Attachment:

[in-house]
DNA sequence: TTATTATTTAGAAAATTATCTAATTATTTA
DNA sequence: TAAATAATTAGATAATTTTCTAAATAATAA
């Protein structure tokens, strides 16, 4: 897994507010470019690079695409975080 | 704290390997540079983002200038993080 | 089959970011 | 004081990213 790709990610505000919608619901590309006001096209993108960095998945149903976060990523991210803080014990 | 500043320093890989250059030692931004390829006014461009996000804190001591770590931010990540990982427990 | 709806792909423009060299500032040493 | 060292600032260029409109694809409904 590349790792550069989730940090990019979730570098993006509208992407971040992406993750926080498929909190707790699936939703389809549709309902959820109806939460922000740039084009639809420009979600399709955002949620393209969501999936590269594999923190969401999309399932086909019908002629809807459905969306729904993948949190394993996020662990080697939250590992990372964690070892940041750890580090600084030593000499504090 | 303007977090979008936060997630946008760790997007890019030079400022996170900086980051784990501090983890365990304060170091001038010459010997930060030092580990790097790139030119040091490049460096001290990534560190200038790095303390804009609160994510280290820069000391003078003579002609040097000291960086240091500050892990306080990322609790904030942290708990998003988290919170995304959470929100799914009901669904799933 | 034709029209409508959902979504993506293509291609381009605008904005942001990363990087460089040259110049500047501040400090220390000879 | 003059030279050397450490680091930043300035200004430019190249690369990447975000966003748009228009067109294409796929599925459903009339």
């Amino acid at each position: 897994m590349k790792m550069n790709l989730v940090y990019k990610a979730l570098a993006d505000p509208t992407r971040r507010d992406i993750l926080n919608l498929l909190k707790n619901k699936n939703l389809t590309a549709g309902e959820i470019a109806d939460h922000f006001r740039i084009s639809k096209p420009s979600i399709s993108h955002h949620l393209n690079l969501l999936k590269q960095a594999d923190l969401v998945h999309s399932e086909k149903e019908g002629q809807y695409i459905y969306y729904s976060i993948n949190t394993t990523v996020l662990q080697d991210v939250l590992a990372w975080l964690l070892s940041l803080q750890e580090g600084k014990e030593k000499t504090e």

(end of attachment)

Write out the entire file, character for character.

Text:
[in-house]
DNA sequence: TTATTATTTAGAAAATTATCTAATTATTTA
DNA sequence: TAAATAATTAGATAATTTTCTAAATAATAA
């Protein structure tokens, strides 16, 4: 897994507010470019690079695409975080 | 704290390997540079983002200038993080 | 089959970011 | 004081990213 790709990610505000919608619901590309006001096209993108960095998945149903976060990523991210803080014990 | 500043320093890989250059030692931004390829006014461009996000804190001591770590931010990540990982427990 | 709806792909423009060299500032040493 | 060292600032260029409109694809409904 590349790792550069989730940090990019979730570098993006509208992407971040992406993750926080498929909190707790699936939703389809549709309902959820109806939460922000740039084009639809420009979600399709955002949620393209969501999936590269594999923190969401999309399932086909019908002629809807459905969306729904993948949190394993996020662990080697939250590992990372964690070892940041750890580090600084030593000499504090 | 303007977090979008936060997630946008760790997007890019030079400022996170900086980051784990501090983890365990304060170091001038010459010997930060030092580990790097790139030119040091490049460096001290990534560190200038790095303390804009609160994510280290820069000391003078003579002609040097000291960086240091500050892990306080990322609790904030942290708990998003988290919170995304959470929100799914009901669904799933 | 034709029209409508959902979504993506293509291609381009605008904005942001990363990087460089040259110049500047501040400090220390000879 | 003059030279050397450490680091930043300035200004430019190249690369990447975000966003748009228009067109294409796929599925459903009339």
């Amino acid at each position: 897994m590349k790792m550069n790709l989730v940090y990019k990610a979730l570098a993006d505000p509208t992407r971040r507010d992406i993750l926080n919608l498929l909190k707790n619901k699936n939703l389809t590309a549709g309902e959820i470019a109806d939460h922000f006001r740039i084009s639809k096209p420009s979600i399709s993108h955002h949620l393209n690079l969501l999936k590269q960095a594999d923190l969401v998945h999309s399932e086909k149903e019908g002629q809807y695409i459905y969306y729904s976060i993948n949190t394993t990523v996020l662990q080697d991210v939250l590992a990372w975080l964690l070892s940041l803080q750890e580090g600084k014990e030593k000499t504090e």